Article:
Jayson Williams was a solid NBA player, but is known more for something that happened off the court. During a tour of his home (showing it off to those on his charity team), he was messing around with a shotgun and it went off, accidently killing a 55-year old limousine driver. He was charged and eventually sentenced to five years for the crime (and for attempting to cover it up). Even though it was an accident and happened after he has officially retired from a 1o-year playing career, this tragedy put a black mark on the league in the eyes of many.
6. Magic Johnson Retiring
When all is said and done, Magic Johnson will forever be seen as one of the best point guards in NBA history, He revolutionized the position and his impact on the league will be felt forever. However, the way in which his career ended is still one of the biggest shocks and saddest moments in league history. In a now-famous press conference in 1991, Johnson revealed he has contracted HIV and retired from the NBA immediately. After that, he helped raise awareness for HIV/AIDS and been responsible for helping fuel a ton of research looking for a cure. Despite the announcement, Johnson would play in the All-Star game that year (even though some players were vocally opposed to it) and was part of the 1992 Dream Team. He would unretire and play for the Lakers again briefly in 1996.
5. The Marv Albert Scandal
For many people, Marv Albert is the voice of the NBA. He is a household name when it comes to commentating basketball and is seen as one of the best in the business. However, in 1997, we got a glimpse into his personal life, and it was shocking to say the least. A woman came forward saying that her and Albert had a decade-long affair, and that he had forced her into doing many different types of lewd acts. He eventually pleaded guilty to misdemeanor assault and battery charges. He was fired by NBC, where he had worked for over 20 years, but would eventually find his way back into commentating within a couple of years, much to the chagrin of many people.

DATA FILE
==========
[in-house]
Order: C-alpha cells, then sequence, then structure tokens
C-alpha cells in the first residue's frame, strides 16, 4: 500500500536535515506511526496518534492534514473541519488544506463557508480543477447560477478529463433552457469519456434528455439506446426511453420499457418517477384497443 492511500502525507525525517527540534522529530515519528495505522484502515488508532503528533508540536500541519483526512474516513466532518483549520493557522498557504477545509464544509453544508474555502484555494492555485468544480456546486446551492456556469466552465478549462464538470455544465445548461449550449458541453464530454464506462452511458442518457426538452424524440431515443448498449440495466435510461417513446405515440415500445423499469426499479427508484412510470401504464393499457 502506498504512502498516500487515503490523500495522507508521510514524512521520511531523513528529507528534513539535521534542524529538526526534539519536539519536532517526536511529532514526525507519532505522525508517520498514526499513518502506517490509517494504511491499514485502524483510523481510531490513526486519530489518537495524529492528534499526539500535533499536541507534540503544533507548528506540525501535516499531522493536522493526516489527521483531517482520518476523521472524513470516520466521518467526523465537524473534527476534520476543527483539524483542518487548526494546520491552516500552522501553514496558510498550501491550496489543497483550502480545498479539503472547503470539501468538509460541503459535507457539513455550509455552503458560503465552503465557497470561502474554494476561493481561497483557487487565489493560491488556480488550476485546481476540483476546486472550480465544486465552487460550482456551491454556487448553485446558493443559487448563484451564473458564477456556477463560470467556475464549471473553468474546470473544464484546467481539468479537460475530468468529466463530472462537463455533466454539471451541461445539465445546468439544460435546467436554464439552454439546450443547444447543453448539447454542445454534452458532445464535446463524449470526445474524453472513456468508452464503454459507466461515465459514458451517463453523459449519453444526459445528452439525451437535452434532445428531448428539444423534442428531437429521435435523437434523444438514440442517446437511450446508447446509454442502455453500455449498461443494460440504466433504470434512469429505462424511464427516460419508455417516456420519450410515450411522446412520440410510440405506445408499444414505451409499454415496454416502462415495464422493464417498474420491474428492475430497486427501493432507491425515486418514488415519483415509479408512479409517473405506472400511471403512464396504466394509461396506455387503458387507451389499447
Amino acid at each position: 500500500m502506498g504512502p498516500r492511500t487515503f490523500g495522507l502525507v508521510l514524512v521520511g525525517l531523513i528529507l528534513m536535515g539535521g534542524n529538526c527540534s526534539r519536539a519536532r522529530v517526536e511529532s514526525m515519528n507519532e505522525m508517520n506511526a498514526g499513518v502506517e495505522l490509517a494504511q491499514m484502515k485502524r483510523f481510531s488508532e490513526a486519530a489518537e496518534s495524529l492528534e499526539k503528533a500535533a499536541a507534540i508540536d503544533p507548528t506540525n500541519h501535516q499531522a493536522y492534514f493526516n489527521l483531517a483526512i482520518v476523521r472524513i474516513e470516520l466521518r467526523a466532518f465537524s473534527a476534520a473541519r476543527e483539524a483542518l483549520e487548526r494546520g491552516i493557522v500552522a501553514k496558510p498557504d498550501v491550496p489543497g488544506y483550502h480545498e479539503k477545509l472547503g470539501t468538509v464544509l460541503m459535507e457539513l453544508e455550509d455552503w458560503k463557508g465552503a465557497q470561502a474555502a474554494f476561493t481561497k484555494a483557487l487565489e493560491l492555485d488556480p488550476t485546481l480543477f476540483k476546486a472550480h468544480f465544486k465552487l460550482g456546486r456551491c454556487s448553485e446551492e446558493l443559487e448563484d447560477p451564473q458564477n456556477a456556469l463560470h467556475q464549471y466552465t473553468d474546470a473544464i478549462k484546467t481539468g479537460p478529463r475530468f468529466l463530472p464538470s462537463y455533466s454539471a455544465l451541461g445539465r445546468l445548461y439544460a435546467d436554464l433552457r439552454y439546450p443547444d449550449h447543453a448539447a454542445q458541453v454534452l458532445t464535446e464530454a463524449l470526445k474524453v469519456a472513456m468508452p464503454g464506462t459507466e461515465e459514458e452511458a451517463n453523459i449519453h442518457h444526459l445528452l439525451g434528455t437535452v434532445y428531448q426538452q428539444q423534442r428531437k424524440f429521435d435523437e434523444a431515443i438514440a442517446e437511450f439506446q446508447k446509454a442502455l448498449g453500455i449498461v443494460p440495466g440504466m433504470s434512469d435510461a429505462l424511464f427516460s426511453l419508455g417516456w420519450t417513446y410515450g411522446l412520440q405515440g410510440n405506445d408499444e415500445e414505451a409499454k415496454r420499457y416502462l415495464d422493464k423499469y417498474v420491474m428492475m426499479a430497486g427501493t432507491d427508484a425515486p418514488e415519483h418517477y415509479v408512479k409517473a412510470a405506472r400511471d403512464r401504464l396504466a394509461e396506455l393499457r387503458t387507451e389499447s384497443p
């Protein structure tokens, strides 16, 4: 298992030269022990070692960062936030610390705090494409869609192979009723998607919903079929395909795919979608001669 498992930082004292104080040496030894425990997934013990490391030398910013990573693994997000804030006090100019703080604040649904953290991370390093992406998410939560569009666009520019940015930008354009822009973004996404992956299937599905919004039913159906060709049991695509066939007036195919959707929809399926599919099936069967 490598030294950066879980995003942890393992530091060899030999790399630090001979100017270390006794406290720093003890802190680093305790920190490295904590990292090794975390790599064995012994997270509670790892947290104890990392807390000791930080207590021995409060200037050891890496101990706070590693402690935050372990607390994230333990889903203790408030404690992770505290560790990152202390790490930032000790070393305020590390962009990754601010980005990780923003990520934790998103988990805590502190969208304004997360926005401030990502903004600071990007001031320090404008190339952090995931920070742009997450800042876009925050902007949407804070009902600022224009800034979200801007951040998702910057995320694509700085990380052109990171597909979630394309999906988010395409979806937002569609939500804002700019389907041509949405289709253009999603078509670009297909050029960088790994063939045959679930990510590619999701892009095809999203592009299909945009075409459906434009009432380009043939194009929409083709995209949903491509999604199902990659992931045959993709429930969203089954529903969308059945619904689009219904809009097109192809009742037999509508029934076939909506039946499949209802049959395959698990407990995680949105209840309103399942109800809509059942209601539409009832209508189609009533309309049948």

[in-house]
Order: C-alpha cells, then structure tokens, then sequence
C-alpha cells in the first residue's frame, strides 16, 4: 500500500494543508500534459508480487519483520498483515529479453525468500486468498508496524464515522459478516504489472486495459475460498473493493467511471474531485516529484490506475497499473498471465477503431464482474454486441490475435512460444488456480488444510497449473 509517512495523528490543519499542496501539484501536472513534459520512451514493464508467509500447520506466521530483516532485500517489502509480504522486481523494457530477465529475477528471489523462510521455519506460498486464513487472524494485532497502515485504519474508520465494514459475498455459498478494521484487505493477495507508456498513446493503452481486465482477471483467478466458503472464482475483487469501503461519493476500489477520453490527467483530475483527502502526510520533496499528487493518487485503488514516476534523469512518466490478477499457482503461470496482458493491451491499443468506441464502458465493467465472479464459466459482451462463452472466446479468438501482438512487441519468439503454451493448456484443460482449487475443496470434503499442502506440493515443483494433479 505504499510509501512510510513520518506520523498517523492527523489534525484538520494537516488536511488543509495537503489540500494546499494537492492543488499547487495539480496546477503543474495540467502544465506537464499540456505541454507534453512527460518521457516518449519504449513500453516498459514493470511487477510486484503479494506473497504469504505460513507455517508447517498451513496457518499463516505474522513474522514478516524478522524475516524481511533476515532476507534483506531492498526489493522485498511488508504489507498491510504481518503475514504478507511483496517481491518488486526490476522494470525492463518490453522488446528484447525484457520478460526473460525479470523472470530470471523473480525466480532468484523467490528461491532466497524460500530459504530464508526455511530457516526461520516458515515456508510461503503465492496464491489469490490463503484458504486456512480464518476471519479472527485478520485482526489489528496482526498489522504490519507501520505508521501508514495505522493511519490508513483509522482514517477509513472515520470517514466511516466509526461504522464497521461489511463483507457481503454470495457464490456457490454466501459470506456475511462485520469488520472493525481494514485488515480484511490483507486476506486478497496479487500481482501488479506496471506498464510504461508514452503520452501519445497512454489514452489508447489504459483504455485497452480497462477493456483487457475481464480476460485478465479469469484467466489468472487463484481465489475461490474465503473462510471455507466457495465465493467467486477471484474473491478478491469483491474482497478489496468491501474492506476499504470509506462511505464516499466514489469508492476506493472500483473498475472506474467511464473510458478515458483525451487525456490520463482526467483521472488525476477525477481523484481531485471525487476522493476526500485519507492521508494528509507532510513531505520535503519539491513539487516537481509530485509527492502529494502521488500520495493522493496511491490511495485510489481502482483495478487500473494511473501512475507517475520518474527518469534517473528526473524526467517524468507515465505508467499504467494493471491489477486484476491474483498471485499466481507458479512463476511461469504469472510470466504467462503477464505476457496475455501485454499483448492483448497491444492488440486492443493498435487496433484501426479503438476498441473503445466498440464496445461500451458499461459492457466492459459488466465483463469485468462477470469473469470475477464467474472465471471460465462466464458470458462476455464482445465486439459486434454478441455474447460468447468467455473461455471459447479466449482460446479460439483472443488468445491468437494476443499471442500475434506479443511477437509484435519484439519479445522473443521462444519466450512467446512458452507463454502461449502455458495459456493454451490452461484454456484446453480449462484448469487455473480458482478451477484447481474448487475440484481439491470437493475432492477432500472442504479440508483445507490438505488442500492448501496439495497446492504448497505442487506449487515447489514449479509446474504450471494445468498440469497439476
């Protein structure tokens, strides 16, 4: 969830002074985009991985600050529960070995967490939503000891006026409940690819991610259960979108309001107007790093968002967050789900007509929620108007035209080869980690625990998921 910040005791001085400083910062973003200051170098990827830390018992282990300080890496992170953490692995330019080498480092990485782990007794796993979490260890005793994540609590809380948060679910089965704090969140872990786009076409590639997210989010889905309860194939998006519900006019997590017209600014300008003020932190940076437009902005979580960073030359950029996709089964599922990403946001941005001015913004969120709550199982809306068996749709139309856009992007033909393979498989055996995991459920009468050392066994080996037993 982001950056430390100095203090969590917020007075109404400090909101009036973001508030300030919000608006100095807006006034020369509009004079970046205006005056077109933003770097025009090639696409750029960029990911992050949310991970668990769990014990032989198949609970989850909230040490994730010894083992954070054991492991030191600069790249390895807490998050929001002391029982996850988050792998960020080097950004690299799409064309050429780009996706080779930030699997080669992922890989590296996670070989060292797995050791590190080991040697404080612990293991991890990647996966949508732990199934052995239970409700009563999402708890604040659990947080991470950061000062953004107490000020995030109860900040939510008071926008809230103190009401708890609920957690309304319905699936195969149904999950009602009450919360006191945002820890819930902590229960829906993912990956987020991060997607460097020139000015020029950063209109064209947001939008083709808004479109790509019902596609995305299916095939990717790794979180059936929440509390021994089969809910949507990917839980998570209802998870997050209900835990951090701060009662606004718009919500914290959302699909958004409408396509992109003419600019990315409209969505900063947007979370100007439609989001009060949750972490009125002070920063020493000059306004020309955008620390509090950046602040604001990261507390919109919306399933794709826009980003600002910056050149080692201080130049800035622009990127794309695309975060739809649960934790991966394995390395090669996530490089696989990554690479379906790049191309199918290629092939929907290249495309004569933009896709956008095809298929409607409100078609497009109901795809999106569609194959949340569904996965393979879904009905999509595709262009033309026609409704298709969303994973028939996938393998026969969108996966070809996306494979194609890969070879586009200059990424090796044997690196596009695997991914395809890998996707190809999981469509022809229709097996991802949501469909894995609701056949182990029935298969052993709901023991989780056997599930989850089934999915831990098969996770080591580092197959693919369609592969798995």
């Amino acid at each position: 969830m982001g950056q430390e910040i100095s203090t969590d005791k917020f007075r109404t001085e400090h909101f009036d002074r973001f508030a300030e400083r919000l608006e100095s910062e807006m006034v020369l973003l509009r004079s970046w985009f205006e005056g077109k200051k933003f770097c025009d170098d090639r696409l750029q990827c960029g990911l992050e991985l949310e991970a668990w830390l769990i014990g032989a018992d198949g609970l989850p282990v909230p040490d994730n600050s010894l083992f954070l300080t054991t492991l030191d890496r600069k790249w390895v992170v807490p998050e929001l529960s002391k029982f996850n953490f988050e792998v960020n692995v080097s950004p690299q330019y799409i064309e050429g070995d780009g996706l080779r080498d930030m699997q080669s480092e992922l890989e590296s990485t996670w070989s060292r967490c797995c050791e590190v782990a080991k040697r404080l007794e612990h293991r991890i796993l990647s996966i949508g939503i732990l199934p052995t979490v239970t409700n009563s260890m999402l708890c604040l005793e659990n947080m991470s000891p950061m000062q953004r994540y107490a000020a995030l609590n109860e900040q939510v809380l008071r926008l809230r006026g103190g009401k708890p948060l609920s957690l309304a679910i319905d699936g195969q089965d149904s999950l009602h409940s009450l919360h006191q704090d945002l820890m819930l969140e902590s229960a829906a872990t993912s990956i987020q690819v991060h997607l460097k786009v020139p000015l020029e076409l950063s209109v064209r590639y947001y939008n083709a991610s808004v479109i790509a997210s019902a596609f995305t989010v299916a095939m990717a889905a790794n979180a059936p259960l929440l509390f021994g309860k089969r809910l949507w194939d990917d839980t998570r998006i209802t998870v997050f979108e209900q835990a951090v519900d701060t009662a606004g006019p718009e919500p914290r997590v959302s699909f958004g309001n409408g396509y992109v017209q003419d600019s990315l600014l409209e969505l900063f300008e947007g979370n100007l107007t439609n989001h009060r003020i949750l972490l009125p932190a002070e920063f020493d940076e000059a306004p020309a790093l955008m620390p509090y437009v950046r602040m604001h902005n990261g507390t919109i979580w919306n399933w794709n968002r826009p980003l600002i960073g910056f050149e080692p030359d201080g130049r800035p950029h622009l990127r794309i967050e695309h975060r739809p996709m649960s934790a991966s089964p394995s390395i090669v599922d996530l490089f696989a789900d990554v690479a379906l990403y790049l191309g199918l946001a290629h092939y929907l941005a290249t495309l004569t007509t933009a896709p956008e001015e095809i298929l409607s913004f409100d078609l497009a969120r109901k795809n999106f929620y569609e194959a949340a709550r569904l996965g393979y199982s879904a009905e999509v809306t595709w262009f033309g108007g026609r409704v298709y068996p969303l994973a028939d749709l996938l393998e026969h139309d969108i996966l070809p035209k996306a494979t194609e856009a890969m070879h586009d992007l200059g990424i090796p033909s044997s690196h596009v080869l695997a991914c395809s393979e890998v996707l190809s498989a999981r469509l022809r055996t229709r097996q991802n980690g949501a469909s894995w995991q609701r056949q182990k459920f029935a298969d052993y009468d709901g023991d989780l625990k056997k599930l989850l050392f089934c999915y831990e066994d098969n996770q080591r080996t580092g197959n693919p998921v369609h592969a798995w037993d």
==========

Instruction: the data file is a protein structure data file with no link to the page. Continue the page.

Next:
4. The Death of Len Bias
Coming out of Maryland, Len Bias was supposed to be the next big thing in the NBA. He had the size, the athletic abilities, and the skills needed to be a great player. He was taken with the second overall pick in the 1986 NBA Draft by the Boston Celtics and they were sure they had their next star. Unfortunately, after attending a party just two days after the draft, Bias and some friends used cocaine. He collapsed and died due to his use of the drug. This was incredibly tragic, as he was only 22-years-old and had his entire life to live. It was a shocking wake up call to many NBA players about the dangers of instant riches and excessive lifestyles.
3. Kermit Washington Punches Rudy Tomjanovich
Back in the 1970s, full on fights in the NBA were common. We hardly see them anymore, and it is largely due to this incident. In 1977, a scuffle had started between the Lakers and the Rockets. Tomjanovich, a known peacemaker in the league, went to break up the fight. But before he could get there, Kermit Washington hit him with a roundhouse punch square in the face. The punch fractured his jaw and cheek, and even caused life-threatening head injuries, and left him unconscious in a pool of his own blood. As you could imagine, it was horrific in every sense of the word and led to the NBA imposing incredibly strict penalties for fights.
2. The Tim Donaghy Scandal
During his decade-plus career as a referee in the NBA, Tim Donaghy officiated almost 800 games in the regular season and 20 more in the playoffs. He was very respected as an official — up until 2007, that is. A New York Post investigation alleged that he had bet on NBA games that he was a referee for, including involvement from the mob. He would resign and plead guilty to gambling charges. This was a massive no-no and tarnished his reputation forever, and also the reputation of the league to some extent. He would make calls during games to benefit the bets he made, and made thousands of dollars as a result.
1. The Malice at the Palace
You knew this would be at the number one spot, and it is absolutely the darkest day in NBA history — by a long shot. After an on-court squabble between the Pistons and Pacers back in 2004, Ron Artest went to go cool off by laying on the scorer’s table. A fan then threw a beverage at him and all hell broke loose. In retaliation, Artest stormed into the crowd and punched the wrong fan. Numerous Pacers players also began to fight with Pistons fans, which turned an already ugly scene into one of the worst things to happen in pro sports. Huge suspensions were handed down and a ton of new security guidelines were put in place league-wide.